First of all, it still blows my mind right now. I’m on a two month tour with Strange. It still blows my mind. Holy f*** all these people they dress the same and rep this empire that Tech has built through his music.

There’s always some surprising situations where you didn’t think they had rap fans and you see these cult followings, it’s just crazy. We just had this crazy signing in Reading, Pennsylvania but like you know you go to these little towns and you’re like wow, this is crazy. But it’s cool because you’re constantly gaining more fans. Like even the Strange fans don’t totally all know me yet because they’re so Tech Tech Tech, they kind of only know me from my first album or what not but constantly gaining fans.

This album is a little different from the last ones—a little bit less drugs and depression, it seems like those are common themes?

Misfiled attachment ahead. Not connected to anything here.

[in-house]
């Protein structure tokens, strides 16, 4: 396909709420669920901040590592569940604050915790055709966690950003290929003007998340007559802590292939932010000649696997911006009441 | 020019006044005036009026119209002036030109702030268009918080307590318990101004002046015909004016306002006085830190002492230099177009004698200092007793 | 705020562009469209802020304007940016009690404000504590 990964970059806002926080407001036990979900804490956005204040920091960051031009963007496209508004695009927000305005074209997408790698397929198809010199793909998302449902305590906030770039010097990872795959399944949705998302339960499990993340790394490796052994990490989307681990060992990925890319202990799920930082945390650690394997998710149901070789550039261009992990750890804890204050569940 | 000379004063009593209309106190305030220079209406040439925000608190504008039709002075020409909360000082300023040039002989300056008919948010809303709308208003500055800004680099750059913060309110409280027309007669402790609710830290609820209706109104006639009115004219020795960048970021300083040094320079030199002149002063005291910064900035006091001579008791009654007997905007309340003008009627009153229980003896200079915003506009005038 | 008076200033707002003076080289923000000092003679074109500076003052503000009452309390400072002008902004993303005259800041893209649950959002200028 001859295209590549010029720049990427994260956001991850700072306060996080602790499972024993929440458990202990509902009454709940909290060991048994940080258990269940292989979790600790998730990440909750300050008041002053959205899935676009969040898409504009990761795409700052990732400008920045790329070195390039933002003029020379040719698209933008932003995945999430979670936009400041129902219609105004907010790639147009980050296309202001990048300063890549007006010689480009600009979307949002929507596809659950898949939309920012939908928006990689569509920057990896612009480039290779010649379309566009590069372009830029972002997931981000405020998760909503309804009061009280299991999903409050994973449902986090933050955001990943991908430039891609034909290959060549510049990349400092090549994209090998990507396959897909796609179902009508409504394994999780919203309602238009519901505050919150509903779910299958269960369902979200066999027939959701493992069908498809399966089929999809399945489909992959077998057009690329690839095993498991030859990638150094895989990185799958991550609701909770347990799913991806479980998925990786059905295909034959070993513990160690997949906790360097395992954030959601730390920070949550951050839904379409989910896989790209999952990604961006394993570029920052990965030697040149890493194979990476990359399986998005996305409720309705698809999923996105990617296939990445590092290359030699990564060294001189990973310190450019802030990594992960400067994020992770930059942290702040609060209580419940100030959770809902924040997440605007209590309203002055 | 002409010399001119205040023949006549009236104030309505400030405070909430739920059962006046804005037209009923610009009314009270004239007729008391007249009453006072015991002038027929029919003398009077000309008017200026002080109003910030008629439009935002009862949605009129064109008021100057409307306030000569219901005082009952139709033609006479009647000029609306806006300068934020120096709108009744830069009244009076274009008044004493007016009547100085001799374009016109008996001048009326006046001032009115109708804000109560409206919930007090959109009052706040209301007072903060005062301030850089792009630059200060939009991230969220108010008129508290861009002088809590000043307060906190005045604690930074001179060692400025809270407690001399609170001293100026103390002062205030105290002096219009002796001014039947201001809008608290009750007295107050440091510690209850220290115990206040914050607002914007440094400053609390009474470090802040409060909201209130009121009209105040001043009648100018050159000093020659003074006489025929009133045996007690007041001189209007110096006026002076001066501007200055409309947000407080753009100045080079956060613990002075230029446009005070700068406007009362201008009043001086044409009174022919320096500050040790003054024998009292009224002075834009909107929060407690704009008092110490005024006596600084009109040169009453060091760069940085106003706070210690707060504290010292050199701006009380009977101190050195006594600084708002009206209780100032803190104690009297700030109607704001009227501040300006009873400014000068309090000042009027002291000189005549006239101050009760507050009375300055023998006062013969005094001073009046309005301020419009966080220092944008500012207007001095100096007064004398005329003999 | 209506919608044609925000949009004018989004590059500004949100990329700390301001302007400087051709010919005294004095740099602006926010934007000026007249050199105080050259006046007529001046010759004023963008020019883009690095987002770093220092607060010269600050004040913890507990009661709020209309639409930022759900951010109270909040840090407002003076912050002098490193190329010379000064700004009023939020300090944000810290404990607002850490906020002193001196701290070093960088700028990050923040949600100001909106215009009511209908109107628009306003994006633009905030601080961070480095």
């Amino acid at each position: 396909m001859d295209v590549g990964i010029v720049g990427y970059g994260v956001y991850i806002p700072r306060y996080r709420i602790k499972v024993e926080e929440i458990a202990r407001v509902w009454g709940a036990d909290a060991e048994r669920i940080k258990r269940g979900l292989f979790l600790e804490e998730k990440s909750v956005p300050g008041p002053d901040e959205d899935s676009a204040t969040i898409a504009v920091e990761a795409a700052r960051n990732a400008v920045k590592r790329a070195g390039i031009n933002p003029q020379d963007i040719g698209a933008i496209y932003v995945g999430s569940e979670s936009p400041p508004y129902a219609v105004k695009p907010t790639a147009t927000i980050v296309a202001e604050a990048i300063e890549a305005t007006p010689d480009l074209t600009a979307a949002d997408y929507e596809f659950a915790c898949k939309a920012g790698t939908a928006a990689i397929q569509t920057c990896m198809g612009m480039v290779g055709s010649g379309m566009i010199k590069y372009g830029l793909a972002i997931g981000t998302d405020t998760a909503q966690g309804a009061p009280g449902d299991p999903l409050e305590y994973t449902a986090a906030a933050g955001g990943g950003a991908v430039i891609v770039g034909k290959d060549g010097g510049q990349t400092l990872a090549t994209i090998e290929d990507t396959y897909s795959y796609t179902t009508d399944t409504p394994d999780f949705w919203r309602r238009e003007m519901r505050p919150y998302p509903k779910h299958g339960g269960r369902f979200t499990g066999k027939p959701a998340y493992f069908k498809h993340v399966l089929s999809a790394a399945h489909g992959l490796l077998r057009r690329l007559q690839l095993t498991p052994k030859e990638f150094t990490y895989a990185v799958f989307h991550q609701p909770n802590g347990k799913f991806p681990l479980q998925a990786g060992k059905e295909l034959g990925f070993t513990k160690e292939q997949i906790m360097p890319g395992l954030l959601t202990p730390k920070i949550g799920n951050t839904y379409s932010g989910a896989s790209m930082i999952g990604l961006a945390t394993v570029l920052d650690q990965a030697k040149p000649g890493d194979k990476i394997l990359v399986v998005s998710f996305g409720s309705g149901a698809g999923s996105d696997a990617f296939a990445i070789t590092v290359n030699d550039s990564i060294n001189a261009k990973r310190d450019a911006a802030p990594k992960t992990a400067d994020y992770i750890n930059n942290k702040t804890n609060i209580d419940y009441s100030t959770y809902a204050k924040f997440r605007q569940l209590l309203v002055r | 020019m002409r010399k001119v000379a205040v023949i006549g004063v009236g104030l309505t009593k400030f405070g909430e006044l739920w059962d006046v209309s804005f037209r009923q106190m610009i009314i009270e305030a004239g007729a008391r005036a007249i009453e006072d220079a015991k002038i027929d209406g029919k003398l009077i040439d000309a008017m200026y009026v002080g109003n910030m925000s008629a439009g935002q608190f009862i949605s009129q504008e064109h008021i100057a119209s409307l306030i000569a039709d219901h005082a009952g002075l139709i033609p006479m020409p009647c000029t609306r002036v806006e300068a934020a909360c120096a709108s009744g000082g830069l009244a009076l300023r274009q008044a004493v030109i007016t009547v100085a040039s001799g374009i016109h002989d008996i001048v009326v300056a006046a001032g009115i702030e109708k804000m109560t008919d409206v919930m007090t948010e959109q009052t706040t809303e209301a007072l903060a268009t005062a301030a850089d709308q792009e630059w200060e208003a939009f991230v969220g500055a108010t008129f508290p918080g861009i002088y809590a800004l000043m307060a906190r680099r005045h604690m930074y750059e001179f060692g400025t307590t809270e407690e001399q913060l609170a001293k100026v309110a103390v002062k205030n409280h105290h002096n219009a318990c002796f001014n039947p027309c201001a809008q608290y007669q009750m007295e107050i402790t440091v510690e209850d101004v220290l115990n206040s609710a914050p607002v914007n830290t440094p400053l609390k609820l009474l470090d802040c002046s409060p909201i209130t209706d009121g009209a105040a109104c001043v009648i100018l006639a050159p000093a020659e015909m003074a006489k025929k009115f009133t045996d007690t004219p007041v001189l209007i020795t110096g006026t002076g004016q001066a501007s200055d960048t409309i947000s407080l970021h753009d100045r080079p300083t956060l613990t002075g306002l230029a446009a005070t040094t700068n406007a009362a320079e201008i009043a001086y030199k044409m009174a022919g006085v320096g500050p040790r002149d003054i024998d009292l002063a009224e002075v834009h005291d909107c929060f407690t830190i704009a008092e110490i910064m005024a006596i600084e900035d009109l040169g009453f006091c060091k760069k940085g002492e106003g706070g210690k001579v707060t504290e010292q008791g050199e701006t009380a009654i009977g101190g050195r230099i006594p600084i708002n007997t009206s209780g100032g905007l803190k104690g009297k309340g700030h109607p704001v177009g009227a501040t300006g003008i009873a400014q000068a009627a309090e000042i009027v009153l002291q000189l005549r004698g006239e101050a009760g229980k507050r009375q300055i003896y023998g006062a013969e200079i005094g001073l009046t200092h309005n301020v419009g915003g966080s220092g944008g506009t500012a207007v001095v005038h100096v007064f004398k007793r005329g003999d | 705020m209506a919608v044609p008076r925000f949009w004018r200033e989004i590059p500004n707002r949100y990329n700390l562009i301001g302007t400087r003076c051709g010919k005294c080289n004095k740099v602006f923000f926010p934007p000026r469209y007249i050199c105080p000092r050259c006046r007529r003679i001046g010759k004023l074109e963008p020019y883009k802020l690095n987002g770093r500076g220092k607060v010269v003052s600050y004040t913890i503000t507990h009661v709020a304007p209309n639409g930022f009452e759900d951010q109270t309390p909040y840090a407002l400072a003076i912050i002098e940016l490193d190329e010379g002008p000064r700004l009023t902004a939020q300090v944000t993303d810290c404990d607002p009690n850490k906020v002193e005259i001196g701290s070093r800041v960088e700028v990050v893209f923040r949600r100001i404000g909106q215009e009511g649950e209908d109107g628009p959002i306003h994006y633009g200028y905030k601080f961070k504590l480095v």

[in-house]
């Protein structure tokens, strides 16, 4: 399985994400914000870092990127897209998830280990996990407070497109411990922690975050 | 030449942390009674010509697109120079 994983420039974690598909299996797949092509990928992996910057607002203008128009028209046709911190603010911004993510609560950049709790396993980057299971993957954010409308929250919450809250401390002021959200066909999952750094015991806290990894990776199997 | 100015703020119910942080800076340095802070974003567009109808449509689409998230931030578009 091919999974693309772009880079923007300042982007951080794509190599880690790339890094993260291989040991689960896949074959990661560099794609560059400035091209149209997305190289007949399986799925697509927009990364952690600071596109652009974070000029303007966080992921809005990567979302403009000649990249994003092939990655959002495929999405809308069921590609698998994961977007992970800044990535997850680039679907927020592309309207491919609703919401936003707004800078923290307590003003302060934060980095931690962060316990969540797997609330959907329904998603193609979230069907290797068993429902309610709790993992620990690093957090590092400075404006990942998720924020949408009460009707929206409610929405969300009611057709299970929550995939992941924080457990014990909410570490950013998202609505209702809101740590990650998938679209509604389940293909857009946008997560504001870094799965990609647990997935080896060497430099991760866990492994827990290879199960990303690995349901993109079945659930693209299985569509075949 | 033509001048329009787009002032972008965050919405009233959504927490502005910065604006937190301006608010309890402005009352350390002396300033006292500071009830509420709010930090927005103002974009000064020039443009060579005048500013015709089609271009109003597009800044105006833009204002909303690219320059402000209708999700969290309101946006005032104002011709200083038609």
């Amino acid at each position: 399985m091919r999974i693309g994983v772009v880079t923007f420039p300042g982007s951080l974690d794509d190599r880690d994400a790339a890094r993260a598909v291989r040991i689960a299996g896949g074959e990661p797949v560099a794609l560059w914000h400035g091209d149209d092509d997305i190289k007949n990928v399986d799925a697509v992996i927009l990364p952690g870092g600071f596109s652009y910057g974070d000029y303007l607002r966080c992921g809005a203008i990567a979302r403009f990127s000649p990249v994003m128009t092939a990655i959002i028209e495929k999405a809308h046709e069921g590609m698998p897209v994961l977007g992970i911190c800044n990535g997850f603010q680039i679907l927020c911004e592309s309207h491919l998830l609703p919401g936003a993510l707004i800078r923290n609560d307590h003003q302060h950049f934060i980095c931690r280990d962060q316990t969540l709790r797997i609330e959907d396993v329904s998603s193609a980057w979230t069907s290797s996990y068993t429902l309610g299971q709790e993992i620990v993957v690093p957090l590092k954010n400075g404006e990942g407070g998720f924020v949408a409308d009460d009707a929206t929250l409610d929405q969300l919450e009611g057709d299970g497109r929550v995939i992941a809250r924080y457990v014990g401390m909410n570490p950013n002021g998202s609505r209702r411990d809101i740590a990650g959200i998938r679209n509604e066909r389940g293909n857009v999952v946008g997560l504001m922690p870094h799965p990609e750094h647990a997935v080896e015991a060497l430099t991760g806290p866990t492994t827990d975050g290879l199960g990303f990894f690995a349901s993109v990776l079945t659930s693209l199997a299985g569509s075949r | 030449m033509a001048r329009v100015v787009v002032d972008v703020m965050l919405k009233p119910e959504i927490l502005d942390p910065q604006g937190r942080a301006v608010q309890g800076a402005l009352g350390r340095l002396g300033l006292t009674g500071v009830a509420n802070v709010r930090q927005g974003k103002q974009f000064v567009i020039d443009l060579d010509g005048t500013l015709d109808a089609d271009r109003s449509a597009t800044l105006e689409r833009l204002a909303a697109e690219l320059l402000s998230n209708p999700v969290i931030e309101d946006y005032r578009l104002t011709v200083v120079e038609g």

There’s a whole generation of people that are influenced by drugs. Some people f*** with it and some people don’t and some can be successful and still go to college or whatever. Some people grew up around weed and they smoke it everyday into their twenties and start doing other things. Drugs just come with the territory, you’re just a kid you do this and do that, next thing you know now you got a real problem. I’ve seen so many people that have grown up to be weed heads and other drugs and it’s all fun and games then their whole life gets based around it and now you’re an adult and you don’t have s***. And that s*** sucks. I see that a lot, I want to rap about it because I see so many people go through that. Especially everybody I grew up around going to a job they hate or can’t get a job because of drug test or whatever. It’s an overall struggle.